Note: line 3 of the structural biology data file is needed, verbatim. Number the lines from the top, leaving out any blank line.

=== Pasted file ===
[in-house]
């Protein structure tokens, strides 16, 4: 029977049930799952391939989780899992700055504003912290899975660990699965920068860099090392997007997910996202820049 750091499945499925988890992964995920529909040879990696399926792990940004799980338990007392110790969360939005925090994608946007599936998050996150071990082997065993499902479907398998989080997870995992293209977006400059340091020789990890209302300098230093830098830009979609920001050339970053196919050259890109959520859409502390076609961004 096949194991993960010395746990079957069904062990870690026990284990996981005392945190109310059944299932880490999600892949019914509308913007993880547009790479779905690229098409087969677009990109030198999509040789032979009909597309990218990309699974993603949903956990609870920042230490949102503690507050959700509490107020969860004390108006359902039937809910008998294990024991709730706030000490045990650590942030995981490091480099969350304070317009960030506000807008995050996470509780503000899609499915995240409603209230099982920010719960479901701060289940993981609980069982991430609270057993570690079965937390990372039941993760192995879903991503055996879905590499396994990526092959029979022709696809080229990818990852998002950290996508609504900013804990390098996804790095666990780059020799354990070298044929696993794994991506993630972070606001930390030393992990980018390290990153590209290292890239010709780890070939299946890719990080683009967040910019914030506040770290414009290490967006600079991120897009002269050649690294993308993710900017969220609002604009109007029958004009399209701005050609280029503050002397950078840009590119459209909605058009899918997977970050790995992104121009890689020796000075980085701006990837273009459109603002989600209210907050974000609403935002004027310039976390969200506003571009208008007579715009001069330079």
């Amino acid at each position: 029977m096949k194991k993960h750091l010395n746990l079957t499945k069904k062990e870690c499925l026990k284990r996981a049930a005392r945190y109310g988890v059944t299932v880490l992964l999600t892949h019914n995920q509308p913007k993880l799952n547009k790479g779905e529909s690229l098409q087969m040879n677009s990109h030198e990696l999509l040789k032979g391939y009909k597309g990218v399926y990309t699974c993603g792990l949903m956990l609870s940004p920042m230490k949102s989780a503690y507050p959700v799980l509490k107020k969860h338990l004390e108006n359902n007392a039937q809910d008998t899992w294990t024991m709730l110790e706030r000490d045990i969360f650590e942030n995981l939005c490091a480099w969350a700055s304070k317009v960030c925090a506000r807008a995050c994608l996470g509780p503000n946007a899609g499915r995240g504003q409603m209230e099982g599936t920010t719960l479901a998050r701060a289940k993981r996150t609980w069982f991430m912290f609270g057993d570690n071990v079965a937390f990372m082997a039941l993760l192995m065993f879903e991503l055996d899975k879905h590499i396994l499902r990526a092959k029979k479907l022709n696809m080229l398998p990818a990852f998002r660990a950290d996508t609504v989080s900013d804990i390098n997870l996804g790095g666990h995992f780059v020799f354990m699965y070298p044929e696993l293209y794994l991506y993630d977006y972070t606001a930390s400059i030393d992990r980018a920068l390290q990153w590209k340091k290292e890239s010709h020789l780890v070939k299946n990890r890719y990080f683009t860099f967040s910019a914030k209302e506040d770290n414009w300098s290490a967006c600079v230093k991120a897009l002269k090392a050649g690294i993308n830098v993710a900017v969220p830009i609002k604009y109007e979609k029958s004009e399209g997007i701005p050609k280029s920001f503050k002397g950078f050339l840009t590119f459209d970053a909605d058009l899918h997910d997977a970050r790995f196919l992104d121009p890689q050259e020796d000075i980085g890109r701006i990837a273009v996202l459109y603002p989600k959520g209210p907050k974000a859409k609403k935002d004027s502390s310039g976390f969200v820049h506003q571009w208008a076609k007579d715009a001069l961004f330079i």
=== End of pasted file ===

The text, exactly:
């Amino acid at each position: 029977m096949k194991k993960h750091l010395n746990l079957t499945k069904k062990e870690c499925l026990k284990r996981a049930a005392r945190y109310g988890v059944t299932v880490l992964l999600t892949h019914n995920q509308p913007k993880l799952n547009k790479g779905e529909s690229l098409q087969m040879n677009s990109h030198e990696l999509l040789k032979g391939y009909k597309g990218v399926y990309t699974c993603g792990l949903m956990l609870s940004p920042m230490k949102s989780a503690y507050p959700v799980l509490k107020k969860h338990l004390e108006n359902n007392a039937q809910d008998t899992w294990t024991m709730l110790e706030r000490d045990i969360f650590e942030n995981l939005c490091a480099w969350a700055s304070k317009v960030c925090a506000r807008a995050c994608l996470g509780p503000n946007a899609g499915r995240g504003q409603m209230e099982g599936t920010t719960l479901a998050r701060a289940k993981r996150t609980w069982f991430m912290f609270g057993d570690n071990v079965a937390f990372m082997a039941l993760l192995m065993f879903e991503l055996d899975k879905h590499i396994l499902r990526a092959k029979k479907l022709n696809m080229l398998p990818a990852f998002r660990a950290d996508t609504v989080s900013d804990i390098n997870l996804g790095g666990h995992f780059v020799f354990m699965y070298p044929e696993l293209y794994l991506y993630d977006y972070t606001a930390s400059i030393d992990r980018a920068l390290q990153w590209k340091k290292e890239s010709h020789l780890v070939k299946n990890r890719y990080f683009t860099f967040s910019a914030k209302e506040d770290n414009w300098s290490a967006c600079v230093k991120a897009l002269k090392a050649g690294i993308n830098v993710a900017v969220p830009i609002k604009y109007e979609k029958s004009e399209g997007i701005p050609k280029s920001f503050k002397g950078f050339l840009t590119f459209d970053a909605d058009l899918h997910d997977a970050r790995f196919l992104d121009p890689q050259e020796d000075i980085g890109r701006i990837a273009v996202l459109y603002p989600k959520g209210p907050k974000a859409k609403k935002d004027s502390s310039g976390f969200v820049h506003q571009w208008a076609k007579d715009a001069l961004f330079i």